I would have to know what is wrong first which requires a complete orthopedic and neurological evalutation with a gamut of muscles tests, as well as reviewing your abilities and disabilities.
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Re: CCSVI and CCVBP

Postby dania » Tue Jul 23, 2013 7:26 pm

Yes. That would be best. Impossible to have that done here. They lack your insight and expertise. Just an example, I showed my neuro last week how I am able to stand up (in a split second, no struggling) when I change my position and my strength changes depending on my position, he said NOTHING. The people who see me daily, their eyes popped out seeing this.
Either, you come out of retirement or we just have to clone you.
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Re: CCSVI and CCVBP

Postby vesta » Wed Jul 24, 2013 6:45 am

Hi Dania: Your Neurologist, on seeing the profound change in strength occasioned by body position, should immediately get busy finding an expert in treating spinal injuries, musculo-skeletal trauma etc to study and correct the problem. He is not doing his job. Doctors like that remind me of an idiot child who has learned his lesson well except it's the wrong lesson and he doesn"t want to let it go. Decide that you are going to find a solution and keep at it until you do. He needs to find the specialists and refer you, get off his butt and be useful. If not him, then find someone who will. I think you can do so if deep inside yourself you are determined.
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Re: CCSVI and CCVBP

Postby dania » Wed Jul 24, 2013 10:56 am

Yes. my neuro SHOULD DO what you wrote. And you are correct that he is not doing his job. Being so disabled I have to rely on others as I am alone. Seeing a specialist can take months or even over a year. My neuro gave me a referral to see an ENT doctor for the scarring I developed in my neck from surgery and I know it is not the right doctor to see. I cannot waste precious energy doing something that will not make a difference for me. The medical system in Canada sucks for someone like me.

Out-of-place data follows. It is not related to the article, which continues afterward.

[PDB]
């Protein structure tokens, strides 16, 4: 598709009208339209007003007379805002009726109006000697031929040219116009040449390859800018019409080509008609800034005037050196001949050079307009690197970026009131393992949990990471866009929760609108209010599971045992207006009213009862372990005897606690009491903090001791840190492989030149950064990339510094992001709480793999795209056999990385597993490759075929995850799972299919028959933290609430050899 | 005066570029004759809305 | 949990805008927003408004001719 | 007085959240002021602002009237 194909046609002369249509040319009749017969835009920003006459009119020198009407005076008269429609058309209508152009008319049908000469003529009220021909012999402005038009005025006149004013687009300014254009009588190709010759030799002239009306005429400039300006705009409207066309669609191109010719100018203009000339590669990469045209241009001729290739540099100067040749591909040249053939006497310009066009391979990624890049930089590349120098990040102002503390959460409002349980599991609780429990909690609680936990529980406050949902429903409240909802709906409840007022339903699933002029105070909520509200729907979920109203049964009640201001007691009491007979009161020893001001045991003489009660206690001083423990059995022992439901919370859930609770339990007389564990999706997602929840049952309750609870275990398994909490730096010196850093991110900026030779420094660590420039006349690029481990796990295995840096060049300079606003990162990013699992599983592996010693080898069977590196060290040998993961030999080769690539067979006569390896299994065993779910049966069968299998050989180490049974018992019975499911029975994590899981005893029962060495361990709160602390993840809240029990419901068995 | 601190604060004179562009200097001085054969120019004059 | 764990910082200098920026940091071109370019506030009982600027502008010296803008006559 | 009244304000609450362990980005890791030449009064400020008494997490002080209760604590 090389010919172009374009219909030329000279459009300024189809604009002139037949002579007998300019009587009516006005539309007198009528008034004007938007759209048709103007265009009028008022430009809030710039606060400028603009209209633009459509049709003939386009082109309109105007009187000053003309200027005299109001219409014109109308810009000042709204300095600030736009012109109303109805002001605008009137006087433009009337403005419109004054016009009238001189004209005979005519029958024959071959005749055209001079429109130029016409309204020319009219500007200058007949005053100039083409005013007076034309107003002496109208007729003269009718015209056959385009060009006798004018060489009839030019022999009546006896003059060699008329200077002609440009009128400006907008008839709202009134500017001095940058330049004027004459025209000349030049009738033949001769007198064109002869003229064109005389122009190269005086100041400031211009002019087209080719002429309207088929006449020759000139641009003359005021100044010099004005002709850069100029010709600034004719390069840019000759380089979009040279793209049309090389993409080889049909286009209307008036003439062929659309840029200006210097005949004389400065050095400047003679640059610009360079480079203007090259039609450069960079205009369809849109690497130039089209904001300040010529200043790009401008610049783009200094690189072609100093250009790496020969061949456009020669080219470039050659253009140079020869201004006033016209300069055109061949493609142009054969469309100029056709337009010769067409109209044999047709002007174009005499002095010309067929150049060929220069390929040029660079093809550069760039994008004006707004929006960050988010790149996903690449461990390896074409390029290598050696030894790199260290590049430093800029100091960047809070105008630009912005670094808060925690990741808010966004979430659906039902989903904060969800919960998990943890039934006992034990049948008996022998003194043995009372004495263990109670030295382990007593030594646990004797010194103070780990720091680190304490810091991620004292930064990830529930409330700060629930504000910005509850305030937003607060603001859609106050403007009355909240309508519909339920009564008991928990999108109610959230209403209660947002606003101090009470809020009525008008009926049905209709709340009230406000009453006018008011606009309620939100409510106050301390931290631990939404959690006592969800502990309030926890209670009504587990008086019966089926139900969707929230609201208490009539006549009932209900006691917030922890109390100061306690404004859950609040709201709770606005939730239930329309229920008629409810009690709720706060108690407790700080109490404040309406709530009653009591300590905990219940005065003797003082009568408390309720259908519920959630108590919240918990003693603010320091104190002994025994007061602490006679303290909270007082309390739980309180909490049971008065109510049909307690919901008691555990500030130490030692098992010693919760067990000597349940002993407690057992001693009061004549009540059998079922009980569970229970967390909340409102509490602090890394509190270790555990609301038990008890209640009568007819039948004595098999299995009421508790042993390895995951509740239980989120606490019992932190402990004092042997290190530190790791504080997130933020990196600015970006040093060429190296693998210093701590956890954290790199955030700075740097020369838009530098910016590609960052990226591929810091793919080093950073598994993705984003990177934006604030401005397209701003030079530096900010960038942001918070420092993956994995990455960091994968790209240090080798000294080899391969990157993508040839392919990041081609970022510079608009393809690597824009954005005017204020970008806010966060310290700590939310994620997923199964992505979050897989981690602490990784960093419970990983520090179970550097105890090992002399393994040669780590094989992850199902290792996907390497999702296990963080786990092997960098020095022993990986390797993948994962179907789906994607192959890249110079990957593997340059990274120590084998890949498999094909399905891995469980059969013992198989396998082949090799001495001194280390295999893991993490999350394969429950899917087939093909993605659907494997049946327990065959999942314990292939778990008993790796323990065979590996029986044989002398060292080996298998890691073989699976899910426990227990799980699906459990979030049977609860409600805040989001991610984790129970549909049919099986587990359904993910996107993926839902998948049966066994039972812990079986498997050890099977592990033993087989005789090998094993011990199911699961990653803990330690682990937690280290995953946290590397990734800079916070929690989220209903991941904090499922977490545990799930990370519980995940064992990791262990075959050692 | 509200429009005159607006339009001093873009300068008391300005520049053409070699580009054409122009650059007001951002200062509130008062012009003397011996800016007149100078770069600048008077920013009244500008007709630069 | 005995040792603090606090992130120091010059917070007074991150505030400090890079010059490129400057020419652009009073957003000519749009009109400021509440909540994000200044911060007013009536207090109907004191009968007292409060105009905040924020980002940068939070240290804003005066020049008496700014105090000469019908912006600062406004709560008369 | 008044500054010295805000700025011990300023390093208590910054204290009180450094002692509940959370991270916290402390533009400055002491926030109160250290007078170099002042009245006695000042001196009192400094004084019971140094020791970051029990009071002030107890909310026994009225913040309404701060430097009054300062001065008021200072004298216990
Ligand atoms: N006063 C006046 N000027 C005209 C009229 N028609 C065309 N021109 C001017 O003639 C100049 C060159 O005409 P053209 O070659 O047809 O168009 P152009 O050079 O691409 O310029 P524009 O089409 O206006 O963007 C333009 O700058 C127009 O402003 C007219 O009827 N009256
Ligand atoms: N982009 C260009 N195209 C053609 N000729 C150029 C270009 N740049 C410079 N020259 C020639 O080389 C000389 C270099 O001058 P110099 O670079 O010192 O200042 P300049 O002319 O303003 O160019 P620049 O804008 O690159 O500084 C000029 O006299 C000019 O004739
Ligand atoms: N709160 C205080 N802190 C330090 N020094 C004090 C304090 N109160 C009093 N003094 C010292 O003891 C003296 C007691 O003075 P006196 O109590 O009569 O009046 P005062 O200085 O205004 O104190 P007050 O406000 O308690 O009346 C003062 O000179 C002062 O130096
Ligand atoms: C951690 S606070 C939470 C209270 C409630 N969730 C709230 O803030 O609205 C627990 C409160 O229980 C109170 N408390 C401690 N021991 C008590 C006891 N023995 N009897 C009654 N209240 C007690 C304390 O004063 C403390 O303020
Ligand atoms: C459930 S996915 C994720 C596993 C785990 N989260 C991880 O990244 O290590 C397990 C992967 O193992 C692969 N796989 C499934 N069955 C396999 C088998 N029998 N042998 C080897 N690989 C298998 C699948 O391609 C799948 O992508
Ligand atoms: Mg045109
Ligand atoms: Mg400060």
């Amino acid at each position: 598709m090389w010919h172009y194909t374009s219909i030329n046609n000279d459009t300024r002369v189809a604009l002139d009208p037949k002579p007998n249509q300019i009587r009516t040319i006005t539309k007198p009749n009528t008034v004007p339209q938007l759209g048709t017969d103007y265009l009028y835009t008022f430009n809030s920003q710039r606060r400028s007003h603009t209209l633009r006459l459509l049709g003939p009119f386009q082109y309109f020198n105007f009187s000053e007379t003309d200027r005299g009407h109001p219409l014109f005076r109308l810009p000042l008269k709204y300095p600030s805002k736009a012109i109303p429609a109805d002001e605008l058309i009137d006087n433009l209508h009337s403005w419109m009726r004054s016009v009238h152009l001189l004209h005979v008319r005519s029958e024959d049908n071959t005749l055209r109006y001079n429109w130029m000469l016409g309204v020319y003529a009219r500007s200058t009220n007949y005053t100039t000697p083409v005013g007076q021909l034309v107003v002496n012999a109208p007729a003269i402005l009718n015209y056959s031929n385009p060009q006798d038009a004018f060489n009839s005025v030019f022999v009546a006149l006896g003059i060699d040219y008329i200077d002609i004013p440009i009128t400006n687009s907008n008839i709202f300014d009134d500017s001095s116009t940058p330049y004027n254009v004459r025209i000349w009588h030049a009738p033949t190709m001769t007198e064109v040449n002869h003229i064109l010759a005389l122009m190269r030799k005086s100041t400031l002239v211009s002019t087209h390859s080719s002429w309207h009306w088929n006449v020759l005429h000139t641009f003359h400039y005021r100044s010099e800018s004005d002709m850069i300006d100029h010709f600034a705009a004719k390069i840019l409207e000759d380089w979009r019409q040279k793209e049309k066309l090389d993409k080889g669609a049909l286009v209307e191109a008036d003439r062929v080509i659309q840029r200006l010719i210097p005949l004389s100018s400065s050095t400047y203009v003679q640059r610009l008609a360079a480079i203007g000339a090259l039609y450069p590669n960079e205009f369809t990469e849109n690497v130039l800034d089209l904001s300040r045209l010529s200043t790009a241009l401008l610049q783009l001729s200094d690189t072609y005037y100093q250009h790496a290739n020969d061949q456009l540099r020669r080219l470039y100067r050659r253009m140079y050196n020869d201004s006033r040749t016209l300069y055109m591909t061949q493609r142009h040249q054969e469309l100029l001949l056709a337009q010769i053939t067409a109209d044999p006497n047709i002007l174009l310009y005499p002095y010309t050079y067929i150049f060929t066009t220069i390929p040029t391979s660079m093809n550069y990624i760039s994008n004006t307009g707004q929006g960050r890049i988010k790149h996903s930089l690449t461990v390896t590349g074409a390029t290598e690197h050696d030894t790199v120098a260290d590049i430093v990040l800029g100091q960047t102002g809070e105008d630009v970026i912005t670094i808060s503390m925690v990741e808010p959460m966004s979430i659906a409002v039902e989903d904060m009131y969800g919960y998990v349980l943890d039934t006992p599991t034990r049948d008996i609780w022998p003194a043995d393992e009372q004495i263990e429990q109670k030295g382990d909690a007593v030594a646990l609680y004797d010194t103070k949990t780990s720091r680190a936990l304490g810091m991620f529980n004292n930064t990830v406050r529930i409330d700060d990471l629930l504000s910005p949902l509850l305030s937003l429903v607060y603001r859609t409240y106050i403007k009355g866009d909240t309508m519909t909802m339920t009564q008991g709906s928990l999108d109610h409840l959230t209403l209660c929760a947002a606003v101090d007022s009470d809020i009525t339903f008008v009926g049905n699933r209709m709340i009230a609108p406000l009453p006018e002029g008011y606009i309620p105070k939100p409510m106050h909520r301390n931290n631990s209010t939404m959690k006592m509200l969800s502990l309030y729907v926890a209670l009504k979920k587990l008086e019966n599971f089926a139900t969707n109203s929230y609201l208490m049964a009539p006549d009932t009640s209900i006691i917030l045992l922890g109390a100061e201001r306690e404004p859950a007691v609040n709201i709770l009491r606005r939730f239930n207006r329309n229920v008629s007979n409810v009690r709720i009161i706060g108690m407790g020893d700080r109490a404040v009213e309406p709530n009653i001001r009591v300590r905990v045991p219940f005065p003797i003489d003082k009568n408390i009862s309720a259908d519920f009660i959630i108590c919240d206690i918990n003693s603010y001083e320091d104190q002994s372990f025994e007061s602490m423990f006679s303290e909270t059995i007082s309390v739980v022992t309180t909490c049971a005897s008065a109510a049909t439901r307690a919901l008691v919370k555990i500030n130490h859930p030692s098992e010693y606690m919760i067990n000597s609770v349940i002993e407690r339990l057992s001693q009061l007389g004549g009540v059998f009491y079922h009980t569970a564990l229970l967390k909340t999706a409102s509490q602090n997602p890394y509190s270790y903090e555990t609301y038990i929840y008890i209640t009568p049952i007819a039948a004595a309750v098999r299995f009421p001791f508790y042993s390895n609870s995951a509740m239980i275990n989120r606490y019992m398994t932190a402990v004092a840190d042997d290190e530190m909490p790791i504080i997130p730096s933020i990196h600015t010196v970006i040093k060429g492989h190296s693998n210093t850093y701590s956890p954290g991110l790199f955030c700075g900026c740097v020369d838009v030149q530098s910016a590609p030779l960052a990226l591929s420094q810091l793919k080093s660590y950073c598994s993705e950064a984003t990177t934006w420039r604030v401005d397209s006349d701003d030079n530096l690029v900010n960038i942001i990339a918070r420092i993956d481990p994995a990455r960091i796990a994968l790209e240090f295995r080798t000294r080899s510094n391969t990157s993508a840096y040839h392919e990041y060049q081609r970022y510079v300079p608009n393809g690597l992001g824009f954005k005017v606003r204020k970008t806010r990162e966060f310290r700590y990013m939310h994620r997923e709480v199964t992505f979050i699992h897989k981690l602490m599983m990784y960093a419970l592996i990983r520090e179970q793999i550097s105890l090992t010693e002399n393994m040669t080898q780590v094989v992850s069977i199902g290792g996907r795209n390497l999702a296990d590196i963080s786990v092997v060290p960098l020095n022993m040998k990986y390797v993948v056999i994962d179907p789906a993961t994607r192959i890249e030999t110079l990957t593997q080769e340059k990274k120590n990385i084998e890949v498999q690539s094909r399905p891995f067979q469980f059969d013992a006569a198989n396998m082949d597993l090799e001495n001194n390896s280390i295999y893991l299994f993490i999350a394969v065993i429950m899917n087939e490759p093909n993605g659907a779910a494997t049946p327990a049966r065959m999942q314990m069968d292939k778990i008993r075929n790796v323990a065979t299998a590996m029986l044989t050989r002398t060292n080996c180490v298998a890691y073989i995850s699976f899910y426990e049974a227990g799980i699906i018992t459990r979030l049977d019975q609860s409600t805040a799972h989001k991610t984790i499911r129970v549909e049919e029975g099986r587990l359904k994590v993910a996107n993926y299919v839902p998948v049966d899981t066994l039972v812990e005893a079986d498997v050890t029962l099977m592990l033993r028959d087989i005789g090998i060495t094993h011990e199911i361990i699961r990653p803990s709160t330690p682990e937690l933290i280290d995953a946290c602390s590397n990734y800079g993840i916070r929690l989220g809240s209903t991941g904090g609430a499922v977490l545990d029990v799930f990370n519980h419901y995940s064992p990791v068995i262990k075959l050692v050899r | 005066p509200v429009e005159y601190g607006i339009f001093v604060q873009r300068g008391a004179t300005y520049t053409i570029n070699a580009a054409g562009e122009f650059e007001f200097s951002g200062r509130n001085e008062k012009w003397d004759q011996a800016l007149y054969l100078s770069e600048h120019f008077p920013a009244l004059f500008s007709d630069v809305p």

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Re: CCSVI and CCVBP

Postby dania » Wed Jul 24, 2013 11:20 am

Going for Xrays next week. Which ones should they do?
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Re: CCSVI and CCVBP

Postby uprightdoc » Wed Jul 24, 2013 2:50 pm

Dania,
If it were me, I would get and AP (anterior to posterior) and Lateral pelvic views to start with. If you can handle it standing views are better but not necessary if you can't. Make sure the technician include the tops of the ilia and bottoms of the ischial tuberosities. I would also recommend AP and Lateral lumbar (low back) views). If you landed hard enough to fracture the tailbone you may have injured discs as well. While your at it, an AP and Lateral cervical view would be helpful.

The care patients get for MS in the US isn't any better than Canada. It just costs a lot more.
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Re: CCSVI and CCVBP

Postby blossom » Thu Jul 25, 2013 4:00 pm

dania wrote:Yes. my neuro SHOULD DO what you wrote. And you are correct that he is not doing his job. Being so disabled I have to rely on others as I am alone. Seeing a specialist can take months or even over a year. My neuro gave me a referral to see an ENT doctor for the scarring I developed in my neck from surgery and I know it is not the right doctor to see. I cannot waste precious energy doing something that will not make a difference for me. The medical system in Canada sucks for someone like me.


dania, or anyone if you find a neuro to do as they should ya better corner him and not let him get away-he's rare. i've been at it since 90 showing, positioning, begging, threatening you name it and all i got or get is "the look" or some lame smart ass answer. there are more and more patients diag. wrongly and pushing for change. that should help but ya better have a hammer with ya. and even at that----------------
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Re: CCSVI and CCVBP

Postby NZer1 » Thu Jul 25, 2013 4:51 pm

Treating symptoms is great and ,,,,,,